BWW Review: World Premiere OCTOBER SKY Gets Off the Ground

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Musical theater is rocket science, in a way. There may not be any hard-and-fast formulae, but the chemistry - the balance of all its ingredients - has to be just right: powerful enough to get off the ground, but not explosive. A crack team of pros also has its benefits, of course. (Aaron Thielen, book; Michael Mahler, score; Rachel Rockwell, direction.) And so - like those very first experiments down at the Cape - it is exciting to announce that the world premiere of October Sky, a new musical based on the 1999 Universal film and the memoir of NASA engineer Homer Hickam, Jr., clears the launch pad. Though for it to break the stratosphere and beyond, it'll paradoxically need to find solid ground, as one of the best songs puts it.

It's a story as old as the Appalachian hills, all the more remarkable for being true: boy will not do what his father does and what his forefathers have done before them, instead deciding to engineer his way out. Homer (Nate Lewellyn) and his knot of misfit friends are not engineers, though, nor much of anything to Coalwood, WV, a town that puts its men in the mine if football scouts don't nab them first. They are spindly nerds in a world of thick muscles and thicker skin, where death happens to even the most careful of people, where stoicism is the rule. But when the Soviets launch Sputnik and it glides overhead in the night - when the outside world comes to their backyard - Homer wants in on the space race in any way possible. All much to the delight of his mother Elise (Susan Moniz) and teacher Miss Riley (Johanna McKenzie Miller); the skepticism of many; and the abject disapproval of his father, mine superintendent John (David Hess).

It is a story, naturally, about one-in-a-million chances and impossible hurdles being overcome. But disregarding any familiarity with the story itself - I read the memoir semi-regularly; it's warm and inviting and worth checking out - the obstacles in this musical sort of come and go when needed, and the payoff of beating them seems sudden and all too easy. The funding for the Big Creek Missile Agency (as the boys dub themselves), which was a constant struggle by Hickam's indication, is taken care of in one song. By the next song, the town is abuzz with their efforts, and their rocket launches are well-attended. The journey of Coalwood - skepticism and dismissal to rallying support - is already present, but it needs to be judiciously spaced throughout.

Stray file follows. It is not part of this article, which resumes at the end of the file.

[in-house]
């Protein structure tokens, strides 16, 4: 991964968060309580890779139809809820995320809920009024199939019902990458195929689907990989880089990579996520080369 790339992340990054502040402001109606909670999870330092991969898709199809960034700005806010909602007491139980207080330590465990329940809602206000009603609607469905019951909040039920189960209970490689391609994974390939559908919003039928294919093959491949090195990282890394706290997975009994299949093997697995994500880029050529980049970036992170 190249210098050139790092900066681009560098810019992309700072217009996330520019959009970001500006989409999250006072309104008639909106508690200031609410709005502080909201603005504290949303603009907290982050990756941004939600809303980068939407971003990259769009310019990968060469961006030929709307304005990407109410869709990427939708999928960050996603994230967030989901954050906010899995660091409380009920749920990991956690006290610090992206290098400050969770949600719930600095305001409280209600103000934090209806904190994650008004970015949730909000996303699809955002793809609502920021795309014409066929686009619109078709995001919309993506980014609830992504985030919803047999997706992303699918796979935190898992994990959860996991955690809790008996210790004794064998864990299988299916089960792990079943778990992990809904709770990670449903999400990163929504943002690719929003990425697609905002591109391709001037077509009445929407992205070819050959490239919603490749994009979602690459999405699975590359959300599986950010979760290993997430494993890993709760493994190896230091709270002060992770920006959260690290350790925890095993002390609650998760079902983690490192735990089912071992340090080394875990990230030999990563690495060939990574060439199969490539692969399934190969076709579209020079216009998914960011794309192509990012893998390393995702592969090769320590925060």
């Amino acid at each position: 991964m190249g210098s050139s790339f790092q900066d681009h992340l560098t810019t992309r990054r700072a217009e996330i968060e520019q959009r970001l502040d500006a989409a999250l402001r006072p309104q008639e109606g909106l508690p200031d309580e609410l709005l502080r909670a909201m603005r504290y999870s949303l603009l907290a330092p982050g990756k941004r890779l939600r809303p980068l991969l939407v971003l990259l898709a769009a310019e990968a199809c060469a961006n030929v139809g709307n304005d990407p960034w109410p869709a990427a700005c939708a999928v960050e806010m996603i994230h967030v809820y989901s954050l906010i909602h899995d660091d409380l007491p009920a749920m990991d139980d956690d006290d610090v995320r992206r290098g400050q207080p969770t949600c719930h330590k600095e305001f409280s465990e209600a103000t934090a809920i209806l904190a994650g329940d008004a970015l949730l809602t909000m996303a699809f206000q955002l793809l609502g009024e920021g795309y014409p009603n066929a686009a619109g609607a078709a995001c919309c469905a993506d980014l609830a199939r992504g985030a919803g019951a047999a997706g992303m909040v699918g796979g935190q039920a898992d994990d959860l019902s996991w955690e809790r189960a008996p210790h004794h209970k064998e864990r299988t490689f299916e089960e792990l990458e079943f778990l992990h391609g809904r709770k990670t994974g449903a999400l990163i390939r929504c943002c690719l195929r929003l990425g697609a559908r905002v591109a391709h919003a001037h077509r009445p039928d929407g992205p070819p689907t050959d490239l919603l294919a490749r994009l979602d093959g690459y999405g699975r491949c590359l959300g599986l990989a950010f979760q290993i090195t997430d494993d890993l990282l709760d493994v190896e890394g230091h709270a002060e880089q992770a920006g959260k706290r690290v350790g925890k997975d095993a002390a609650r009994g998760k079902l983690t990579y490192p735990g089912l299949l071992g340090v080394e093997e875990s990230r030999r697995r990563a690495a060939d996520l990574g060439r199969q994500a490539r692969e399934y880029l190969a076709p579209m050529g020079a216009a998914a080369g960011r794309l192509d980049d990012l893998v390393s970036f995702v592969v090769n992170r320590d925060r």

And what sustainable obstacles that are there don't feel entirely deserved. When circumstances force Homer to put the rockets aside and work in the mine, there is much fretting about his decision to do so. At the risk of sounding cruel, someone does need to keep the family upright.

On the topic of obstacles, the bald-faced emotional expression could also get jettisoned, as it really doesn't fit these characters well, at least when they are in public. In private, they can freely be as open as they want, as in Elsie's "The Man I Met" or Miss Riley's "Something That's Divine." In public, their words are tinged with knowingness and tough love, as in Elsie's "Solid Ground" and Miss Riley's "All My Fault." In other words, it's not particularly an environment in which Elsie would say to John, "Maybe you love the mine more than your son," in a huff. Mr. Turner (David Lively), the ruddy principal, perhaps bears the heaviest load in this, as he's a "Most unorthodox!" away from being a stock disapprover of dreams. A more resigned approach - something acquired after watching years' worth of bright students end up in the mine - would work much better.